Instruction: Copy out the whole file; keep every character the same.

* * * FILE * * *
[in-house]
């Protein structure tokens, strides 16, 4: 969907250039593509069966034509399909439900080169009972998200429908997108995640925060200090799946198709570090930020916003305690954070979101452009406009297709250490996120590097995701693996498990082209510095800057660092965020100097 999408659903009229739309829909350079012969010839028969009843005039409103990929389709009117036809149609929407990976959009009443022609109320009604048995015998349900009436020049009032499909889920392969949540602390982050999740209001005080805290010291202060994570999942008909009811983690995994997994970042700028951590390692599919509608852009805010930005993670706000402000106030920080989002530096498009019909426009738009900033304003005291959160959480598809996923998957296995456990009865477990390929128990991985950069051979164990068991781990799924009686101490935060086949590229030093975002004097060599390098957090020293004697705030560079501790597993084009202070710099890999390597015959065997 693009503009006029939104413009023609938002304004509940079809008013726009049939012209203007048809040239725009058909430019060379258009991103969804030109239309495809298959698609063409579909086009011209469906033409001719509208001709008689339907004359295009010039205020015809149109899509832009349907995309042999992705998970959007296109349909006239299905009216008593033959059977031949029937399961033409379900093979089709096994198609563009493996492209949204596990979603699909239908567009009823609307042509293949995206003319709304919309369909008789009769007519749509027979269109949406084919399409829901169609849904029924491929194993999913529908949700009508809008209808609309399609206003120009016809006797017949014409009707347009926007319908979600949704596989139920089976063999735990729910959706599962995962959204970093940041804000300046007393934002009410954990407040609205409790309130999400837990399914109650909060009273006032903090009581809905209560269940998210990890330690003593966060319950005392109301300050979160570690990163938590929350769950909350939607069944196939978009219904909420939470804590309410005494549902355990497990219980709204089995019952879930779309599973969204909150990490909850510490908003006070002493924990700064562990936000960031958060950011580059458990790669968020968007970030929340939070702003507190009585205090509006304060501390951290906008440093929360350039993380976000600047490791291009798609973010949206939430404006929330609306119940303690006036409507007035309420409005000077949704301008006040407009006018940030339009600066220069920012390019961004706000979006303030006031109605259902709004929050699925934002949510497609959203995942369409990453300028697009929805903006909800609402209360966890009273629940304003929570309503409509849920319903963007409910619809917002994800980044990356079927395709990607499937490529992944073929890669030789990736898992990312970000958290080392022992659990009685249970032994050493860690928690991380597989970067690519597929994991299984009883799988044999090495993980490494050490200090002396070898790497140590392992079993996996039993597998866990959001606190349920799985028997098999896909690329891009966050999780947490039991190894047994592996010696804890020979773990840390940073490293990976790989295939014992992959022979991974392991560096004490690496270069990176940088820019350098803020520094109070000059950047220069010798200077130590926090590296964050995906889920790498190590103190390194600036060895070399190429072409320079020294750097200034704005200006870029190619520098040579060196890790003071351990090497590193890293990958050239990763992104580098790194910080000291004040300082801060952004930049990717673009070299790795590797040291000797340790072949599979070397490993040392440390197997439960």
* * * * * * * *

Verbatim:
[in-house]
């Protein structure tokens, strides 16, 4: 969907250039593509069966034509399909439900080169009972998200429908997108995640925060200090799946198709570090930020916003305690954070979101452009406009297709250490996120590097995701693996498990082209510095800057660092965020100097 999408659903009229739309829909350079012969010839028969009843005039409103990929389709009117036809149609929407990976959009009443022609109320009604048995015998349900009436020049009032499909889920392969949540602390982050999740209001005080805290010291202060994570999942008909009811983690995994997994970042700028951590390692599919509608852009805010930005993670706000402000106030920080989002530096498009019909426009738009900033304003005291959160959480598809996923998957296995456990009865477990390929128990991985950069051979164990068991781990799924009686101490935060086949590229030093975002004097060599390098957090020293004697705030560079501790597993084009202070710099890999390597015959065997 693009503009006029939104413009023609938002304004509940079809008013726009049939012209203007048809040239725009058909430019060379258009991103969804030109239309495809298959698609063409579909086009011209469906033409001719509208001709008689339907004359295009010039205020015809149109899509832009349907995309042999992705998970959007296109349909006239299905009216008593033959059977031949029937399961033409379900093979089709096994198609563009493996492209949204596990979603699909239908567009009823609307042509293949995206003319709304919309369909008789009769007519749509027979269109949406084919399409829901169609849904029924491929194993999913529908949700009508809008209808609309399609206003120009016809006797017949014409009707347009926007319908979600949704596989139920089976063999735990729910959706599962995962959204970093940041804000300046007393934002009410954990407040609205409790309130999400837990399914109650909060009273006032903090009581809905209560269940998210990890330690003593966060319950005392109301300050979160570690990163938590929350769950909350939607069944196939978009219904909420939470804590309410005494549902355990497990219980709204089995019952879930779309599973969204909150990490909850510490908003006070002493924990700064562990936000960031958060950011580059458990790669968020968007970030929340939070702003507190009585205090509006304060501390951290906008440093929360350039993380976000600047490791291009798609973010949206939430404006929330609306119940303690006036409507007035309420409005000077949704301008006040407009006018940030339009600066220069920012390019961004706000979006303030006031109605259902709004929050699925934002949510497609959203995942369409990453300028697009929805903006909800609402209360966890009273629940304003929570309503409509849920319903963007409910619809917002994800980044990356079927395709990607499937490529992944073929890669030789990736898992990312970000958290080392022992659990009685249970032994050493860690928690991380597989970067690519597929994991299984009883799988044999090495993980490494050490200090002396070898790497140590392992079993996996039993597998866990959001606190349920799985028997098999896909690329891009966050999780947490039991190894047994592996010696804890020979773990840390940073490293990976790989295939014992992959022979991974392991560096004490690496270069990176940088820019350098803020520094109070000059950047220069010798200077130590926090590296964050995906889920790498190590103190390194600036060895070399190429072409320079020294750097200034704005200006870029190619520098040579060196890790003071351990090497590193890293990958050239990763992104580098790194910080000291004040300082801060952004930049990717673009070299790795590797040291000797340790072949599979070397490993040392440390197997439960």